Such things happen in the real world, but not in the world of Mad Lib and her ilk.

    Sorry to hear of all your misfortune and hope good things start to happen for you.

  189. Puff, the Magic Dragon.

    briefly,
    I am in a similar position to you, due to not being able to access the workforce while caring for a large family while trying to access the university education denied me when I was younger and living in a remote rural location. Then as a mother of five kids, I could not apply more lucrative positions interstate. Then I had to take part time work as I became a carer, at well below my previous salary. I ended up with little super, a medical condition, a house and scratching for funds to maintain it. Over fifty I don’t even bother applying for jobs anymore. I just keep doing the carer respite job a few hours a week.
    I have to retrain myself (I am at uni) so I can self-employ.
    I need to keep working, like you. Some days I just want to lay down and not get up again.

    Then I read sanctimonious libral b’tards pontificating about the social wage as if it is some disease they want to eradicate. To them people like me are just failures who should line up to be turned into fertilizer for their golf-courses.

  190. zoidlord

    Can LNP get lower than 40 primary?

    GhostWhoVotes ‏@GhostWhoVotes 27m

    #Nielsen Poll Primary Votes: L/NP 40 (-4) ALP 34 (-1) GRN 17 (+5) #auspol

  191. dave

    AussieAchmed@2151

    After seeing how WA has been treated in the GST amount of share it gets being constantly downwards, it will be a hard sell to convince the state that it should also share the revenue from mining etc

    On that basis – there would also be little point of increasing the GST – as it would go elsewhere?

    Sandgropers decide ? But they already did again, recently.

  192. imacca

    [ where the individual determines whether or not the statement was offensive ]

    Very stupid even for you Mod, and its not even a comment related to the NBN where you have form for plumbing the depths of kool aid sucking idiocy.

    At the moment its the court who determines if the statement was offensive, not the individual who claims of be offended. Unless you’d like to have a situation where individuals make a determination at law that we all should abide by? Jeez, we’d all have to be named Brandis for that wouldn’t we?? 🙂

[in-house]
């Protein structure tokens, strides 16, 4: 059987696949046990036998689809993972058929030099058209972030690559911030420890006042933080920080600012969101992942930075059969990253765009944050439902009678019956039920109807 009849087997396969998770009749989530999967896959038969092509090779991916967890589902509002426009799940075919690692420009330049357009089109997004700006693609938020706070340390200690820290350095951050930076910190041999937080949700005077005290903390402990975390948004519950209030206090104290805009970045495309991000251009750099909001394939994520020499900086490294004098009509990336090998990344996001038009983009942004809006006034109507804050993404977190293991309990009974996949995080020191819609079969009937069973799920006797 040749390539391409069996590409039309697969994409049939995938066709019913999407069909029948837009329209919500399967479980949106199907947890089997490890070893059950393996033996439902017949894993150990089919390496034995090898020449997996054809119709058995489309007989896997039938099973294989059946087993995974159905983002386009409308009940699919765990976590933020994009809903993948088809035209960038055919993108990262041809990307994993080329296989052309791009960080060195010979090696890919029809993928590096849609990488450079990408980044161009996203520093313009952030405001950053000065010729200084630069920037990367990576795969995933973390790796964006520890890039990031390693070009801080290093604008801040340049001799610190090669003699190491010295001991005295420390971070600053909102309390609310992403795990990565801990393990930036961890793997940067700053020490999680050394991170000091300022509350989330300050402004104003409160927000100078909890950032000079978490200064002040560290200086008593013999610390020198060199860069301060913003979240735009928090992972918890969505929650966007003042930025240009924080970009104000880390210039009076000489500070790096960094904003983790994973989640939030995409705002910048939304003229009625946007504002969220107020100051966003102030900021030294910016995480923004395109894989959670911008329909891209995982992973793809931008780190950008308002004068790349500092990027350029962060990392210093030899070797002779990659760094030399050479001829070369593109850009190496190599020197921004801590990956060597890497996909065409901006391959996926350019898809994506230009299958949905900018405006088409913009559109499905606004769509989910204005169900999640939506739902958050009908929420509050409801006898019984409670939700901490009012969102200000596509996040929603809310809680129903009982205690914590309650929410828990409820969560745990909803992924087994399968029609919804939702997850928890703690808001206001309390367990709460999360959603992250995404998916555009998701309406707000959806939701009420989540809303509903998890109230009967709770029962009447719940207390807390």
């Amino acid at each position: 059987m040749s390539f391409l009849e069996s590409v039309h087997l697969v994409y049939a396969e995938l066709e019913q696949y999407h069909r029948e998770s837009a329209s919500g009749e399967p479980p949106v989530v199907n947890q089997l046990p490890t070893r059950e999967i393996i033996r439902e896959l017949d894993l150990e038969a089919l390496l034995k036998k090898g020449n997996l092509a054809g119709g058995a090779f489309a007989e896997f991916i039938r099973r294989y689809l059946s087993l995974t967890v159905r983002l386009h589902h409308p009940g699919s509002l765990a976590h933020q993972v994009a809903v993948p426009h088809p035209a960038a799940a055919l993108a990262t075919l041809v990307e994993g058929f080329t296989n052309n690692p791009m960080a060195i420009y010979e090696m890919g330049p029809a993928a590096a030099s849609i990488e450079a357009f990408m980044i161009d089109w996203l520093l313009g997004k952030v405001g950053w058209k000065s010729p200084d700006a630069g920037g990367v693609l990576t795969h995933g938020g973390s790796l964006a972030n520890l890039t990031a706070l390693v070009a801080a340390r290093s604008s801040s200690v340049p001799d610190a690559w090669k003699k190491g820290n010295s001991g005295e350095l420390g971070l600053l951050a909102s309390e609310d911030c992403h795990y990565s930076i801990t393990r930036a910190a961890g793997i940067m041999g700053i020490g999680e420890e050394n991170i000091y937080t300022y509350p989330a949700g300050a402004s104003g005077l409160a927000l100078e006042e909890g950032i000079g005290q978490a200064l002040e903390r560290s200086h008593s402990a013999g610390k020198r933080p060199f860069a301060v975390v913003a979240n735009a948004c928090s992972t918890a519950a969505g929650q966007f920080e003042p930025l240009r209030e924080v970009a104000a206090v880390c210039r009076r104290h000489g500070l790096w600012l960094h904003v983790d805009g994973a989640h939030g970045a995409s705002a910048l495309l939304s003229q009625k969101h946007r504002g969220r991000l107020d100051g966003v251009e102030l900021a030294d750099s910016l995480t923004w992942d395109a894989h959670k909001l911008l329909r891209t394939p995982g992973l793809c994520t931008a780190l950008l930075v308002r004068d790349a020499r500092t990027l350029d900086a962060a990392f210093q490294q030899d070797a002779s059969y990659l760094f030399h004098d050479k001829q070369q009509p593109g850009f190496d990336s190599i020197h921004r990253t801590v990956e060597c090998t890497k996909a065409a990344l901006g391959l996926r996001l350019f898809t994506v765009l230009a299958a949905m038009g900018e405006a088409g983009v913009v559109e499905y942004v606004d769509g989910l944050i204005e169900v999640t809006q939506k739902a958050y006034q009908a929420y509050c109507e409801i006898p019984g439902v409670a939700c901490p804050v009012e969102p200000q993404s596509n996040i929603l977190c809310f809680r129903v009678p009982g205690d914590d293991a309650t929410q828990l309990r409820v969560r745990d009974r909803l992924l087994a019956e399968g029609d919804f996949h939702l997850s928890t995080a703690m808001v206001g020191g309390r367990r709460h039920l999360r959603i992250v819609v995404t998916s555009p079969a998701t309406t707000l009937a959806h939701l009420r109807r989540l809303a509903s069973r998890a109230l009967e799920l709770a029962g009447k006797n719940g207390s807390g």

193. imacca

    [ This applies at 65, 60 and even 55years as well. ]

    Luverly. So they can go on the DSP rather than the pension then.

    Of course when they get booted off that (Libs hate bludgers after all) they can divest themselves of any assets accumulated (savings, house, car. belongings……) while they were working in order to support themselves at poverty level until they qualify for a pension at 70. Good time to be a cashed up spiv who can buy up distressed assets for a song wot??

    And why not raise the GST as well so they can get a greater proportion of what these people have to spend to survive into the tax take where it is available for corporate welfare??

    I think that people are going to start to twig that the Fibs are REALLY into wealth redistribution.

    Hockey really has not thought this through, and is setting himself up to be looking even more clownish than normal. But in a Chucky kind of way….

  194. dave

    silmaj@2161

    2159
    He predicts doom every year. I guess one year he will get it right.

    Yes Indeed.

    The only thing is the “Sell in May and go away” thing is strongest in the second year of the US Presidential Cycle – ie this year.

    Doesn’t mean it will necessarily crash or go down etc – we will have to see – but the US markets have had a good run since 2009, due largely to QE and ultra low interest rates.

    US tech stocks are currently down 8% from early March highs and may well bounce in the coming week – but by how much and for how long?

    Mainly it means, set sensible stop losses and exit at that level if hit.

    If the US tech stocks continue their decline it needs to be watched carefully as it is the speculative end of the market which rolls over first – some of the big tech name have been declining for months.

    Locally, market leadership has been narrowing for many months and is centered on high yielding, large cap stocks – particularly the Banks – they are the ones to watch for a local local decline. Local small cap stock are already broadly in decline.

    Set stops and act on them if needed.

  195. mexicanbeemer

    On the PPL for all the talk that its needed around here in the land of BMW’s and Mercs the past few years have seen something of a baby boom, thus i question if its even needed to encourage women to have a bubs.

    Access to child care and return to employment opportunities appear to be the big talking point around here.

    Not the need for a hand-out from Tone & co